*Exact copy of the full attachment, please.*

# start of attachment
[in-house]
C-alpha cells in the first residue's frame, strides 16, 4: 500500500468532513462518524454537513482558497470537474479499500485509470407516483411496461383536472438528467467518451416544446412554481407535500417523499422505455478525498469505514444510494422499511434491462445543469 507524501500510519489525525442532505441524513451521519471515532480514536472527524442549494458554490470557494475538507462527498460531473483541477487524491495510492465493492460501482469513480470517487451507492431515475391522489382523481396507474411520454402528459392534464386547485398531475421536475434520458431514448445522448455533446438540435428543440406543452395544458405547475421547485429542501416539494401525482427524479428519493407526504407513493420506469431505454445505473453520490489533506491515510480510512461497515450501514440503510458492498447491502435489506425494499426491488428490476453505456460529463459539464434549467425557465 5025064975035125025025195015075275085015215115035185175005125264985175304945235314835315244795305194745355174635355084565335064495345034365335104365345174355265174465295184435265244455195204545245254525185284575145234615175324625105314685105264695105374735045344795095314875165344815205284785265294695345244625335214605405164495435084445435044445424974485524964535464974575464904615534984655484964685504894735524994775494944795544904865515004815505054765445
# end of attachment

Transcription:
[in-house]
C-alpha cells in the first residue's frame, strides 16, 4: 500500500468532513462518524454537513482558497470537474479499500485509470407516483411496461383536472438528467467518451416544446412554481407535500417523499422505455478525498469505514444510494422499511434491462445543469 507524501500510519489525525442532505441524513451521519471515532480514536472527524442549494458554490470557494475538507462527498460531473483541477487524491495510492465493492460501482469513480470517487451507492431515475391522489382523481396507474411520454402528459392534464386547485398531475421536475434520458431514448445522448455533446438540435428543440406543452395544458405547475421547485429542501416539494401525482427524479428519493407526504407513493420506469431505454445505473453520490489533506491515510480510512461497515450501514440503510458492498447491502435489506425494499426491488428490476453505456460529463459539464434549467425557465 5025064975035125025025195015075275085015215115035185175005125264985175304945235314835315244795305194745355174635355084565335064495345034365335104365345174355265174465295184435265244455195204545245254525185284575145234615175324625105314685105264695105374735045344795095314875165344815205284785265294695345244625335214605405164495435084445435044445424974485524964535464974575464904615534984655484964685504894735524994775494944795544904865515004815505054765445